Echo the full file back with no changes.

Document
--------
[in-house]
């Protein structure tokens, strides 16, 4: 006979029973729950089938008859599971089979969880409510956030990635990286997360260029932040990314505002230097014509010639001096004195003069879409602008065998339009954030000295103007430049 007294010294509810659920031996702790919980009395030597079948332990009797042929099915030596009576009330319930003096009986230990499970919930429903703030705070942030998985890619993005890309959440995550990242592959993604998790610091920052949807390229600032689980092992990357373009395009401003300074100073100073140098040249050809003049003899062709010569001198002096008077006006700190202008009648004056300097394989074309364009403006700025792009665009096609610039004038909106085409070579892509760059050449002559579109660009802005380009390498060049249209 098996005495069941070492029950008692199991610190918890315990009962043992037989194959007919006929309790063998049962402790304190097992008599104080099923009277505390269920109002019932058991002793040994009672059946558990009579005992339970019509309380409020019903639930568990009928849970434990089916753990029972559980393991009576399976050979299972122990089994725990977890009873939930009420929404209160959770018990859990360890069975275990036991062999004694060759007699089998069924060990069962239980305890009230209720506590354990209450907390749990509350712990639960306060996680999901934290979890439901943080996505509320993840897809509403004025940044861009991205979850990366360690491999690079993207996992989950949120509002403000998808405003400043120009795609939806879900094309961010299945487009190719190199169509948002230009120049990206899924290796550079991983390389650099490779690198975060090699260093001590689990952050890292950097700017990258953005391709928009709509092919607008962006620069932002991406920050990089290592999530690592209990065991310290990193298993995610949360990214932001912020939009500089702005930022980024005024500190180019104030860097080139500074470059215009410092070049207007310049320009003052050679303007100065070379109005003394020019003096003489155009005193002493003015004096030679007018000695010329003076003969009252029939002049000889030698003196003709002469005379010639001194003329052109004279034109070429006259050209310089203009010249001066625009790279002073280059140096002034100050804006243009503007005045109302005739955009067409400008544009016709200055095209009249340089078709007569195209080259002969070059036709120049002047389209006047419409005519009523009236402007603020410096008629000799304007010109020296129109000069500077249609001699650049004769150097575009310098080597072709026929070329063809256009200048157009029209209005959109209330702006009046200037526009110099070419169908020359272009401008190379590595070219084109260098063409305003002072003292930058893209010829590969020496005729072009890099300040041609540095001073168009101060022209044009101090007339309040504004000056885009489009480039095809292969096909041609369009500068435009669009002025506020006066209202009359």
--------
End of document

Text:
[in-house]
């Protein structure tokens, strides 16, 4: 006979029973729950089938008859599971089979969880409510956030990635990286997360260029932040990314505002230097014509010639001096004195003069879409602008065998339009954030000295103007430049 007294010294509810659920031996702790919980009395030597079948332990009797042929099915030596009576009330319930003096009986230990499970919930429903703030705070942030998985890619993005890309959440995550990242592959993604998790610091920052949807390229600032689980092992990357373009395009401003300074100073100073140098040249050809003049003899062709010569001198002096008077006006700190202008009648004056300097394989074309364009403006700025792009665009096609610039004038909106085409070579892509760059050449002559579109660009802005380009390498060049249209 098996005495069941070492029950008692199991610190918890315990009962043992037989194959007919006929309790063998049962402790304190097992008599104080099923009277505390269920109002019932058991002793040994009672059946558990009579005992339970019509309380409020019903639930568990009928849970434990089916753990029972559980393991009576399976050979299972122990089994725990977890009873939930009420929404209160959770018990859990360890069975275990036991062999004694060759007699089998069924060990069962239980305890009230209720506590354990209450907390749990509350712990639960306060996680999901934290979890439901943080996505509320993840897809509403004025940044861009991205979850990366360690491999690079993207996992989950949120509002403000998808405003400043120009795609939806879900094309961010299945487009190719190199169509948002230009120049990206899924290796550079991983390389650099490779690198975060090699260093001590689990952050890292950097700017990258953005391709928009709509092919607008962006620069932002991406920050990089290592999530690592209990065991310290990193298993995610949360990214932001912020939009500089702005930022980024005024500190180019104030860097080139500074470059215009410092070049207007310049320009003052050679303007100065070379109005003394020019003096003489155009005193002493003015004096030679007018000695010329003076003969009252029939002049000889030698003196003709002469005379010639001194003329052109004279034109070429006259050209310089203009010249001066625009790279002073280059140096002034100050804006243009503007005045109302005739955009067409400008544009016709200055095209009249340089078709007569195209080259002969070059036709120049002047389209006047419409005519009523009236402007603020410096008629000799304007010109020296129109000069500077249609001699650049004769150097575009310098080597072709026929070329063809256009200048157009029209209005959109209330702006009046200037526009110099070419169908020359272009401008190379590595070219084109260098063409305003002072003292930058893209010829590969020496005729072009890099300040041609540095001073168009101060022209044009101090007339309040504004000056885009489009480039095809292969096909041609369009500068435009669009002025506020006066209202009359």